Upon transfection, all fusion proteins were expressed and their size was consistent with the predicted protein length (Figure 1a). p27fs177 was expressed at much lower level then either p27wt or p27G177X. A time-course experiment showed that there is no time-dependent accumulation of p27fs177 (Figure 1b). Using immunofluorescence staining, we previously showed that a Myc-tagged p27fs177 seems to localize to the nucleus upon transfection of Rat2 cells, which express endogenous p27wt, . To avoid misinterpretation of the results due to possible interference of the endogenous p27 protein, we set out to assess the localization of p27fs177 in exponentially growing or serum-starved p27 knockout mouse embryonal fibroblasts (MEFs). Twenty-four hours after transfection the proteins are located mainly in the nucleus, regardless of whether the MEF cells are proliferating or growth-arrested (see Additional File 1).
We then tested whether the MENX mutation affects p27 steady-state abundance by changing its rate of degradation. The rate of p27 turnover was measured in exponentially growing MCF7 cells using cycloheximide (CHX) to block new protein synthesis. The endogenous p27 protein served as control for the treatment's efficacy. p27wt and p27G177× showed no decrease during this time course (0 h to 8 h), whereas p27fs177 was barely detectable already 2 hr after treatment (Figure 1c). The fast kinetic of degradation of p27fs177 was confirmed by shorter incubation with CHX (Figure 1d). Longer CHX treatments confirmed the higher stability of p27wt and p27G177× (half-life of ca. 10 hr) (data not shown). Live cell imaging of MCF7 cells transfected with p27wt or p27fs177, and treated with CHX 24 hr post-transfection, confirmed the very fast degradation of the mutant p27 protein (Figure 1e). Throughout this time frame (from 15 min up to 2 hr) p27fs177-associated fluorescence was detected only in the nucleus, suggesting that the protein is degraded in this compartment.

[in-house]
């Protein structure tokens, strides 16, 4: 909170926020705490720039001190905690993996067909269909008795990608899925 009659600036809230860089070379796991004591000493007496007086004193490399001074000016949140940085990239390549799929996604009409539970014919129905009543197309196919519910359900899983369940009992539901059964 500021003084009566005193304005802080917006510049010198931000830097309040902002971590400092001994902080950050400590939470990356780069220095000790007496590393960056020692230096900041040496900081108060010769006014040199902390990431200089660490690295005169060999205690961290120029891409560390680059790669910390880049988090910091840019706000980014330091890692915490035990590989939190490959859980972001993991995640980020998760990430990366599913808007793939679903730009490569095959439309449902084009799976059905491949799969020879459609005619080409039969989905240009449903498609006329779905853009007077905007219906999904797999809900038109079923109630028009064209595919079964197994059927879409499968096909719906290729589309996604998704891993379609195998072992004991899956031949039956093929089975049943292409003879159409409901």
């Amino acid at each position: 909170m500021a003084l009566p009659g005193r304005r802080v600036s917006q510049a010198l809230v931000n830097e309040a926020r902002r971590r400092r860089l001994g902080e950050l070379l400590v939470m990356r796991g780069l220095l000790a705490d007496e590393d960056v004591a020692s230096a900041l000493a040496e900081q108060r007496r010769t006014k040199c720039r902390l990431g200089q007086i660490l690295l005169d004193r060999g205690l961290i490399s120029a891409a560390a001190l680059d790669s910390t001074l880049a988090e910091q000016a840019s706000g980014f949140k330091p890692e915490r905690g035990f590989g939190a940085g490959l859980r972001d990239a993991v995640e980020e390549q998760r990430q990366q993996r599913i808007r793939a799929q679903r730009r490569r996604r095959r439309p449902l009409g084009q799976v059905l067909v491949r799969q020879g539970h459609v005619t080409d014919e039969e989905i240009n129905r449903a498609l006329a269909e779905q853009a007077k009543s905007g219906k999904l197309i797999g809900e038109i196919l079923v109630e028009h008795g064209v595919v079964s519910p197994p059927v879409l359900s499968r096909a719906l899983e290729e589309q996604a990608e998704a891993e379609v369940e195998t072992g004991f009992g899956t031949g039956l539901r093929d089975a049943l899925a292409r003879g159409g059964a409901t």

The truncated p27G177× protein is as stable as p27wt, suggesting that the p27-unrelated C-terminal domain of p27fs177 must be responsible for its fast degradation. To verify this hypothesis, we cloned the tail of p27fs177, in frame, at the C-terminus of a different protein, namely CDK2, to generate the CDK2-p27tail cDNA (Figure 2c and Additional File 2). We then transfected constructs expressing the wild-type CDK2 or the CDK2-p27tail cDNAs into MCF7 cells and observed that while exogenous CDK2 is expressed at high level, the CDK2-p27tail protein cannot be detected by western blotting (Figure 2c). Following immunoprecipitation, we can detect by western blotting a faint band having a size consistent with the predicted CDK2-p27tail protein length (Figure 2c). The lower expression of the CDK2-p27tail protein is not due to a lower transfection efficiency of the DNA construct, as demonstrated by co-transfection experiments with a GFP-encoding plasmid (see Additional File 3). Thus, our results suggest that p27fs177 is degraded very rapidly due to the p27-unrelated C-terminal domain. Interestingly, this domain, when located at the C-terminus, promotes the rapid degradation of an independent protein (i.e. CDK2).
Turnover of the p27fs177 protein is independent of the cell cycle phase
It has been shown that the stability of p27 is dependent on the cell cycle phase . To verify whether this applies to p27fs177 we determined the rate of its turnover in G1-phase and S-phase Clone 9 cells stably-expressing p27fs177 (Figure 2a). As p27fs177 was undetectable upon serum deprivation (G0-phase), these results were not included. The kinetic of degradation of p27fs177 is similar in both G1 and S phases of the cell cycle (Figure 2d). Similar results were also observed for p27fs177-Clone 14 (not shown).
Proteasome-mediated degradation of p27fs177 in vitro
p27fs177 is rapidly degraded in every phase of the cell cycle. p27wt is normally degraded through ubiquitin-dependent proteasomal degradation. To verify whether the proteasome mediates p27fs177 degradation, stably transfected p27fs177-Clone 9 cells were incubated with CHX in the presence or absence of the proteasome inhibitor Epoxomycin (EPOX). Epoxomycin partially inhibits the degradation of p27fs177, although the protein level is not completely restored back to that of untreated cells (Figure 2e). Similar results were obtained using a chemically distinct proteasome inhibitor, MG132 (not shown).